African Catholics from 21 nations pray together

African Chaplaincy  Archdiocese of Philadelphia USA               

The Philadelphia Archdiocese’s largest gathering of African Catholics drew hundreds dressed in African attire, including some who donned black and white photographs of their cherished saint, for the African Family Heritage Mass on Sunday, Oct. 6 at St. Raymond of Penafort Church in Northwest Philadelphia.

“This is an event that the African Catholic congregations look forward to every year,” said Emmanuel Okoro, coordinator for the Igbo Catholic Community at St. Cyprian Parish in West Philadelphia.

“Many of us are wearing a patron saint,” Okoro said. “I chose to wear the outfit with St. John Paul II. I have a special devotion to him. Many of those here are from throughout the Philadelphia Archdiocese and Camden. You will see that many of us are wearing different saints.”

For lifelong Catholic Tracey Pugh, who is African American, attending the heritage Mass was a chance to explore her heritage in a religious environment.

“I was invited by a parishioner,” she said. “I wanted to come to explore how the African churches worship. This is my first time coming to this event.”

Sister Florence Enechukwu, a Missionary Sister of the Holy Rosary, was the coordinator of Sunday’s African Mass. In her remarks afterward, she said St. Raymond’s was selected for this year’s Mass because of its commitment to helping refugees.

She drew thunderous applause from the packed church crowd when she noted that the church housed and assisted 10 African refugees. They were from Sierra Leone, the Congo and Tanzania, she said.

“We have those from 21 African countries who live and worship in the Archdiocese of Philadelphia,” Sister Florence said. “This Mass celebrates the sharing of the joy that God gives. This Mass is made possible by many people who work behind the scenes for months.”

Sister Florence, who is coordinator for the archdiocesan Office of Pastoral Care for Migrants and Refugees, then singled out the many groups involved in the annual Mass. She included the young altar servers, the many choirs and musicians, deacons and priests, including St. Raymond’s pastor, Father Christopher M. Walsh, who served as celebrant and homilist.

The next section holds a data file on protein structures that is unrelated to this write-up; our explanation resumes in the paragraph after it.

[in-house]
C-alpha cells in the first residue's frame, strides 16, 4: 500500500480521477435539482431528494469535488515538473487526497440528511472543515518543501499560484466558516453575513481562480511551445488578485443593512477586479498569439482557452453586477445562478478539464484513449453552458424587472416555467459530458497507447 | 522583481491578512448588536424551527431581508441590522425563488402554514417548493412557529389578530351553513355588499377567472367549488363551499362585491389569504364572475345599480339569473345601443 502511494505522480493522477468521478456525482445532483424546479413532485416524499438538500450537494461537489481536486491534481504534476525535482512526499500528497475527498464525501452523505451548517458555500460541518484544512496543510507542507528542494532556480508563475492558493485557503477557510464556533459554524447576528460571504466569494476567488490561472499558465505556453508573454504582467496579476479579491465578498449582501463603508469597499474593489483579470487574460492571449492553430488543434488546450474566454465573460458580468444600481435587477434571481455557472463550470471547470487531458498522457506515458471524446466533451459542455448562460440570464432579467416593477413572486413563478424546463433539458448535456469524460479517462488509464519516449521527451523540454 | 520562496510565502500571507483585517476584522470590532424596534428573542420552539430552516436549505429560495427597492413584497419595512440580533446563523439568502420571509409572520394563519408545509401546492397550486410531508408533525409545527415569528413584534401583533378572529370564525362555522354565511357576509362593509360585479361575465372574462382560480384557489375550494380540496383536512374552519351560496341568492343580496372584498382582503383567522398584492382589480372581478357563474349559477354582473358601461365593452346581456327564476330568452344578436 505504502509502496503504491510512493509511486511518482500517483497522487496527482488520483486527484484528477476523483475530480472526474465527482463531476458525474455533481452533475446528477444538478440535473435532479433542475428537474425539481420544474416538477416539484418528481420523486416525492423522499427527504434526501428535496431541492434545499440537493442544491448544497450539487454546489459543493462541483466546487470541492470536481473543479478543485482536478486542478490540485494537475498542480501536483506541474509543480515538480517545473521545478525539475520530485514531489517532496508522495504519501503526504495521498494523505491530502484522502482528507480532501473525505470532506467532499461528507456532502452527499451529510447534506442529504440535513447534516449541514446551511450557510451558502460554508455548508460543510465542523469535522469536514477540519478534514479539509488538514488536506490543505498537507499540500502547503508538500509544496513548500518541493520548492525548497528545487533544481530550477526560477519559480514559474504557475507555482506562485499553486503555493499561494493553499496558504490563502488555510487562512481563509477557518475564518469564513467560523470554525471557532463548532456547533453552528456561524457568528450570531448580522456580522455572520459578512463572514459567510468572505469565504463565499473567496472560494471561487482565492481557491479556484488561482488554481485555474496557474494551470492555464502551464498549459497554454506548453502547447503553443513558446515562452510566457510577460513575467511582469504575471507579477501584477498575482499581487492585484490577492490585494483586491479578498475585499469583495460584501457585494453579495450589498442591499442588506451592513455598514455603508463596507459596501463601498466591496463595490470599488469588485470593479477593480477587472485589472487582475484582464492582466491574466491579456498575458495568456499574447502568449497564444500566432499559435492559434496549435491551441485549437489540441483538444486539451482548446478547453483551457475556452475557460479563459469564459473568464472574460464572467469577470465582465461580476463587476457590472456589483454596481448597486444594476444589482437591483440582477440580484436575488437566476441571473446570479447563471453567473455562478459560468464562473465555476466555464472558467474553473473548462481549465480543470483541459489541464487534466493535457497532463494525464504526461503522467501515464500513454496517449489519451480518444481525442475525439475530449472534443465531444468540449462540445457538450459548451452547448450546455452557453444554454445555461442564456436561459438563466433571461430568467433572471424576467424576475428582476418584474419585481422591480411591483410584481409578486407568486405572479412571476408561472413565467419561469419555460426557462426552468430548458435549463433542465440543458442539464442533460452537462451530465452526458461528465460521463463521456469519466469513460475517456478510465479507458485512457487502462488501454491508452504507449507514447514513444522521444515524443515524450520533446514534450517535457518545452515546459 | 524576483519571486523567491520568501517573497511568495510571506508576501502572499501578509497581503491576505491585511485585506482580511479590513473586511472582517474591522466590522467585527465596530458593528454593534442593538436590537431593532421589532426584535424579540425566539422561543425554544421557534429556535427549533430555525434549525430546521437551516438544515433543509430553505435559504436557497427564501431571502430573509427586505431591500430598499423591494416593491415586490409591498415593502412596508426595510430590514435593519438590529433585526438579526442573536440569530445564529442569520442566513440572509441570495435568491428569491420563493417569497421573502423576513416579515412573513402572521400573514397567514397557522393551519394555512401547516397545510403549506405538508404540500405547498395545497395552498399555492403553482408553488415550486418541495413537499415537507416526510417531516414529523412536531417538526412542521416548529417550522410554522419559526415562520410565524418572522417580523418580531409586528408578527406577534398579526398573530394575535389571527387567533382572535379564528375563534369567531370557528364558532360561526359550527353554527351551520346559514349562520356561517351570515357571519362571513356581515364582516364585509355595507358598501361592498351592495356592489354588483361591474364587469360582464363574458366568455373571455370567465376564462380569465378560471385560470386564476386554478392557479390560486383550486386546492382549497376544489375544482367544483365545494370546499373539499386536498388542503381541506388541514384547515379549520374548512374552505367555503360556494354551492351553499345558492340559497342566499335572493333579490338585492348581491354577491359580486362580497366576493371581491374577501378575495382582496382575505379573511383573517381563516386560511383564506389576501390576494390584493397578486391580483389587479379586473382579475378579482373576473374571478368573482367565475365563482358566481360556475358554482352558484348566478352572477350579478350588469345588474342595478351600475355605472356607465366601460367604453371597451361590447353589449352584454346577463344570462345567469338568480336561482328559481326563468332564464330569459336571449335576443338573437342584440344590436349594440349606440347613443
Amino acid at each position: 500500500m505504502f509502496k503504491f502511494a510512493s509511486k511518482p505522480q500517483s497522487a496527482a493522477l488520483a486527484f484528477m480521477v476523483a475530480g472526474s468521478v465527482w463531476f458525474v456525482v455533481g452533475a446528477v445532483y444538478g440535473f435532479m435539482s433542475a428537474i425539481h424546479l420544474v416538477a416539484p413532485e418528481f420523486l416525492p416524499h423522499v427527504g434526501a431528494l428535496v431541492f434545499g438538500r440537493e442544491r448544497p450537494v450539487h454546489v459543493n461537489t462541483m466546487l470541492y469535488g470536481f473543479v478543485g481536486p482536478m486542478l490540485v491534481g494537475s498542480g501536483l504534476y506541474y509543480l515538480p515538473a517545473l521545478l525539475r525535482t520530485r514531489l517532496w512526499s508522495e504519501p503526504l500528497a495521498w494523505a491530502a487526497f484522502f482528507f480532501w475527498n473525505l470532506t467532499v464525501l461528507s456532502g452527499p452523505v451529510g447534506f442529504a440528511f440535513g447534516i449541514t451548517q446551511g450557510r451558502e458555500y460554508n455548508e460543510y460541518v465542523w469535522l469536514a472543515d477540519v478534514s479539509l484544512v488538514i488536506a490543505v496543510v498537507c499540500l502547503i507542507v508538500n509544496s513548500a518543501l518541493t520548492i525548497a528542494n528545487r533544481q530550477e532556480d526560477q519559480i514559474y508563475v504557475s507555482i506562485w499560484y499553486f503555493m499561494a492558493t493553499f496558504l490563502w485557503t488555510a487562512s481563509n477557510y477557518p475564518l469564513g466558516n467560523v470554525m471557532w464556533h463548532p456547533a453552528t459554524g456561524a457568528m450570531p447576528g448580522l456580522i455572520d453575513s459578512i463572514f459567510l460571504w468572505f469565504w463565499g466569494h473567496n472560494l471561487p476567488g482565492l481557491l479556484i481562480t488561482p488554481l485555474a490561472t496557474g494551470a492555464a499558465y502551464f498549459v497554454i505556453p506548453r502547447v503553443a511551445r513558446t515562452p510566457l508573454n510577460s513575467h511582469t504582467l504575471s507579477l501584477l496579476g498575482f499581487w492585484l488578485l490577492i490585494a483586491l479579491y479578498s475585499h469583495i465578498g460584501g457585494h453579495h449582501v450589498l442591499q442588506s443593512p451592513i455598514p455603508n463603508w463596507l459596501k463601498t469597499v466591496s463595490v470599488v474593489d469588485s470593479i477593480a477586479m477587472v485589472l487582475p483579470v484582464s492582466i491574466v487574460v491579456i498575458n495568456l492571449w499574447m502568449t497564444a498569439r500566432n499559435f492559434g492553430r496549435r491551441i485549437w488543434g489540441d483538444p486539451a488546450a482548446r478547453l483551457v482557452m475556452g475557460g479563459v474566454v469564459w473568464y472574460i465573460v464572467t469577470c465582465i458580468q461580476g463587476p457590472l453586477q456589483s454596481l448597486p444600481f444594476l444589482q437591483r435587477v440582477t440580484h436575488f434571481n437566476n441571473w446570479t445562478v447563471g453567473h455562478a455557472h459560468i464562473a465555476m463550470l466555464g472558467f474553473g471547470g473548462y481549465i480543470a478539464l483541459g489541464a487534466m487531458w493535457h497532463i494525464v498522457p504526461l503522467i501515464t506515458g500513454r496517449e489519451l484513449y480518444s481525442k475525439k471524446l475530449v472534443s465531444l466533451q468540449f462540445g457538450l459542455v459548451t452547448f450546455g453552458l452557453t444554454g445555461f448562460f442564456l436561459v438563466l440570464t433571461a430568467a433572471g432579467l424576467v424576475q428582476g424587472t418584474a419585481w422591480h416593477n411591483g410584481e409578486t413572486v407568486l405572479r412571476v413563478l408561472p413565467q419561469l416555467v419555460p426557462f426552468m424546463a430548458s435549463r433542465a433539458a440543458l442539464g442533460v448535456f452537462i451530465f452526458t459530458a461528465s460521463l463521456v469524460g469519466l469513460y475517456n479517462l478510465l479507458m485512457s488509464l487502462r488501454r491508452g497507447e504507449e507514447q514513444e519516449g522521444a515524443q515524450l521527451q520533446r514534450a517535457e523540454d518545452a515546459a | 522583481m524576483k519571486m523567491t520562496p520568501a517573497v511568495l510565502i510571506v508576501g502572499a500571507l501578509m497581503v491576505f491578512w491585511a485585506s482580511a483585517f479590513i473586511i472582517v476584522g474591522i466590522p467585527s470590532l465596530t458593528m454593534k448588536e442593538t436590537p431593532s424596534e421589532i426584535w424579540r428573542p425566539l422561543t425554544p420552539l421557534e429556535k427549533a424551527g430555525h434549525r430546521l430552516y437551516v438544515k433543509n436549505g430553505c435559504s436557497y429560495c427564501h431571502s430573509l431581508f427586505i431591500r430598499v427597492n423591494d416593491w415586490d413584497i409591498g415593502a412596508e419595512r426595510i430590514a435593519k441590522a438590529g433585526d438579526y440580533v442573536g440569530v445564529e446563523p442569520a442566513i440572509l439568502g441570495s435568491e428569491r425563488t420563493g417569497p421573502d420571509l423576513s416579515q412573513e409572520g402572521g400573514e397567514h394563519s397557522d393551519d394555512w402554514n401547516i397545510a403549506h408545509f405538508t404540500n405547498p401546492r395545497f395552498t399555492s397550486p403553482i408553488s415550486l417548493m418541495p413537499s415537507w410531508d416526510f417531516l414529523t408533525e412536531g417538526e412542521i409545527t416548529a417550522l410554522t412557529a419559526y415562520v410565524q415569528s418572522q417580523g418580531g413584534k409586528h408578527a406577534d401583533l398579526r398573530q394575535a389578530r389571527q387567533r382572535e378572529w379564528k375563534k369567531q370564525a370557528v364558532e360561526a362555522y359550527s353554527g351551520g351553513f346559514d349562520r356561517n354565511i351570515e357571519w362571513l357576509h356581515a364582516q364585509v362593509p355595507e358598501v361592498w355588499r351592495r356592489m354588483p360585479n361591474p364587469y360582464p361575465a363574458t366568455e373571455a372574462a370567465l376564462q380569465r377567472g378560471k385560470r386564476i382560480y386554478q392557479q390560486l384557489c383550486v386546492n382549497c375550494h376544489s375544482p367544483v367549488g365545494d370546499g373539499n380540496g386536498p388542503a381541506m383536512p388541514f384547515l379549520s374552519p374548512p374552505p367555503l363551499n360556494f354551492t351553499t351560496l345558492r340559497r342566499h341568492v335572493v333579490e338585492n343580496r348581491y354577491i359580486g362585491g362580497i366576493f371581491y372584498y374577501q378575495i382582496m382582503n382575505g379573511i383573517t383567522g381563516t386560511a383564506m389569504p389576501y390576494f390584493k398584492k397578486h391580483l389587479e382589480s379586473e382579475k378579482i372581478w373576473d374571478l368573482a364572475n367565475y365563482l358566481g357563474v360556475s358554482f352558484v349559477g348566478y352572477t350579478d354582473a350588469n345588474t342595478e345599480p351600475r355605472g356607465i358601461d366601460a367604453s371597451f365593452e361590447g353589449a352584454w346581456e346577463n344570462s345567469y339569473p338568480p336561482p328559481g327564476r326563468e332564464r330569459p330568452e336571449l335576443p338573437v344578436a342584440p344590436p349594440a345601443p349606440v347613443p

Before the Mass the Liberian Choir sang “Let Us Come to Jesus My Friend.” The welcome remarks were offered by Eusebio Coelho from Mozambique. Then the readings for the liturgy were proclaimed in Swahili and English. The Prayer of the Faithful was read by people from Malawi, Eritrea, Tanzania and the Congo. Most read in their native tongues.

The Kenyan Choir sang songs for the offertory precession in Swahili as the Ivorian community presented the gifts. The Francophone and Nigerian Igbo choirs also sang during the Mass as well as the recessional hymns.

The Mass was followed by a buffet dinner reception that featured a sampling of dishes from several African countries. Separate tables displayed the food with large signs denoting the name of each country as people lined up for a taste of the cuisine.

On the menu was everything from stewed and fried chicken to crispy rice balls, fried plantains and steamed mixed vegetables.

Among those pleased with the turnout and the reception’s communal spirit was Samuel Abu, coordinator for the archdiocese’s Refugee Resettlement Program, an agency of Catholic Social Services.

“Having this type of reception is the African way,” Abu said. “It is part of the culture to make sure everyone comes together. Many of these groups worship together as a group. We have the Liberians who meet at the Southwest Philadelphia church, St. Charles Borromeo; the Nigerians who celebrate Mass at St. Cyprian’s; and others are at other archdiocese parishes.

Five years ago there were only 10 African communities represented at the African Mass. They were Nigeria, Togo, Benin, Ghana, Kenya, Cameroon, Liberia, Sierra Leone, Congo and Ivory Coast. Eleven more African communities have been added to the Mass since 2014.

 

 

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